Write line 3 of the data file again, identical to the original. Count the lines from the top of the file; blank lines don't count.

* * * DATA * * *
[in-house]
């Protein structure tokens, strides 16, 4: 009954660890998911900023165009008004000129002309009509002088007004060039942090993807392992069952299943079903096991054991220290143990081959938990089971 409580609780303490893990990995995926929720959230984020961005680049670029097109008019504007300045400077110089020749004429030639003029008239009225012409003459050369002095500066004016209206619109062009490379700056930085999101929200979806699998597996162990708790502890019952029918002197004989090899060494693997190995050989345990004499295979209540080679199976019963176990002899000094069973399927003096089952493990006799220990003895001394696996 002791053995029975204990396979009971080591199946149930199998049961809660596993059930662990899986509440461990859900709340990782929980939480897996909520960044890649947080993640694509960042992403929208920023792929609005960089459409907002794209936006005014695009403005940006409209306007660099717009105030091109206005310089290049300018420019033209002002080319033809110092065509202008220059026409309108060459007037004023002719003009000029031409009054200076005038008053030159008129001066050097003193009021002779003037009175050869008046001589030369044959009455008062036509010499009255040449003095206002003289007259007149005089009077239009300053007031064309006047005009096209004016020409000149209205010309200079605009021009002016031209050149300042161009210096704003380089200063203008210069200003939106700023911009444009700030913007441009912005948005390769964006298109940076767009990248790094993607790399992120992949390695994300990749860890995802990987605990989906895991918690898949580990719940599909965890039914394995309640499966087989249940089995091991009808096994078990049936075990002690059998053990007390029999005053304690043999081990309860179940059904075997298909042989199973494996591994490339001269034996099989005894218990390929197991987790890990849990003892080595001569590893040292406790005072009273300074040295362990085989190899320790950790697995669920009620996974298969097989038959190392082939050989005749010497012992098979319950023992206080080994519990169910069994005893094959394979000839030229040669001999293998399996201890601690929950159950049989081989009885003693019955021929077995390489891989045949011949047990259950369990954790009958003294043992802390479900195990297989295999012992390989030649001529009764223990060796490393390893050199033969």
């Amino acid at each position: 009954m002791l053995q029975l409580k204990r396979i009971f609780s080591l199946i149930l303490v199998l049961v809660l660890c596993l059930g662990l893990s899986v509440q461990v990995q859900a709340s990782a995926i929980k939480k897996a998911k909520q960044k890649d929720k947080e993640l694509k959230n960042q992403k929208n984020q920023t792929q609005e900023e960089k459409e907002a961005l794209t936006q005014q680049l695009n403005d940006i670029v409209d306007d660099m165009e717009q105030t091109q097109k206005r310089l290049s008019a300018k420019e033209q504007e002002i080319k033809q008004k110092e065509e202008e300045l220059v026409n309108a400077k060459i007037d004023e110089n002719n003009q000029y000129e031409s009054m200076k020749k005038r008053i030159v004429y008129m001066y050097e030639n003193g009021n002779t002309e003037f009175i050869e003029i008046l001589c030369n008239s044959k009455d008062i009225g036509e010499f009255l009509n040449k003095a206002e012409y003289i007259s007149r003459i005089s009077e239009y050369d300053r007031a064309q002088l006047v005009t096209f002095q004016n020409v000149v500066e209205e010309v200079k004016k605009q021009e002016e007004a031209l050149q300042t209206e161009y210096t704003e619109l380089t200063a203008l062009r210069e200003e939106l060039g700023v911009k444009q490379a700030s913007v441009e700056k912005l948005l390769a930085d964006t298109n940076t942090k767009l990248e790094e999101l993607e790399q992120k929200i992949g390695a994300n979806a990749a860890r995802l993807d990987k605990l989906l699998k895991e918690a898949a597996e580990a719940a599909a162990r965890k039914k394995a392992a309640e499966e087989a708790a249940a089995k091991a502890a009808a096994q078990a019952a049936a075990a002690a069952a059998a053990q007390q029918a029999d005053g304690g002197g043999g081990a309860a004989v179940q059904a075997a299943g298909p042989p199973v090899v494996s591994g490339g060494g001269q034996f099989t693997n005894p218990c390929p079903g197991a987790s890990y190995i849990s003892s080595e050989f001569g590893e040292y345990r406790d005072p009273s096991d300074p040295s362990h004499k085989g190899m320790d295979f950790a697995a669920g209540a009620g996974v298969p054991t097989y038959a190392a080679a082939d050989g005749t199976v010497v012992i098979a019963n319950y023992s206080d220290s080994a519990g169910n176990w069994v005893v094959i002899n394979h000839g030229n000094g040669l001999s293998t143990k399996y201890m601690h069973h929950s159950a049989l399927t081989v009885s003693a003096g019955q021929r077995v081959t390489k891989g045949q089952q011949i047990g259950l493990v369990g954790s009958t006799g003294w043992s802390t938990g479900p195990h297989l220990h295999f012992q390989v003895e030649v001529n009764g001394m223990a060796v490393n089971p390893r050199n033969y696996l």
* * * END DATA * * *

């Amino acid at each position: 009954m002791l053995q029975l409580k204990r396979i009971f609780s080591l199946i149930l303490v199998l049961v809660l660890c596993l059930g662990l893990s899986v509440q461990v990995q859900a709340s990782a995926i929980k939480k897996a998911k909520q960044k890649d929720k947080e993640l694509k959230n960042q992403k929208n984020q920023t792929q609005e900023e960089k459409e907002a961005l794209t936006q005014q680049l695009n403005d940006i670029v409209d306007d660099m165009e717009q105030t091109q097109k206005r310089l290049s008019a300018k420019e033209q504007e002002i080319k033809q008004k110092e065509e202008e300045l220059v026409n309108a400077k060459i007037d004023e110089n002719n003009q000029y000129e031409s009054m200076k020749k005038r008053i030159v004429y008129m001066y050097e030639n003193g009021n002779t002309e003037f009175i050869e003029i008046l001589c030369n008239s044959k009455d008062i009225g036509e010499f009255l009509n040449k003095a206002e012409y003289i007259s007149r003459i005089s009077e239009y050369d300053r007031a064309q002088l006047v005009t096209f002095q004016n020409v000149v500066e209205e010309v200079k004016k605009q021009e002016e007004a031209l050149q300042t209206e161009y210096t704003e619109l380089t200063a203008l062009r210069e200003e939106l060039g700023v911009k444009q490379a700030s913007v441009e700056k912005l948005l390769a930085d964006t298109n940076t942090k767009l990248e790094e999101l993607e790399q992120k929200i992949g390695a994300n979806a990749a860890r995802l993807d990987k605990l989906l699998k895991e918690a898949a597996e580990a719940a599909a162990r965890k039914k394995a392992a309640e499966e087989a708790a249940a089995k091991a502890a009808a096994q078990a019952a049936a075990a002690a069952a059998a053990q007390q029918a029999d005053g304690g002197g043999g081990a309860a004989v179940q059904a075997a299943g298909p042989p199973v090899v494996s591994g490339g060494g001269q034996f099989t693997n005894p218990c390929p079903g197991a987790s890990y190995i849990s003892s080595e050989f001569g590893e040292y345990r406790d005072p009273s096991d300074p040295s362990h004499k085989g190899m320790d295979f950790a697995a669920g209540a009620g996974v298969p054991t097989y038959a190392a080679a082939d050989g005749t199976v010497v012992i098979a019963n319950y023992s206080d220290s080994a519990g169910n176990w069994v005893v094959i002899n394979h000839g030229n000094g040669l001999s293998t143990k399996y201890m601690h069973h929950s159950a049989l399927t081989v009885s003693a003096g019955q021929r077995v081959t390489k891989g045949q089952q011949i047990g259950l493990v369990g954790s009958t006799g003294w043992s802390t938990g479900p195990h297989l220990h295999f012992q390989v003895e030649v001529n009764g001394m223990a060796v490393n089971p390893r050199n033969y696996l």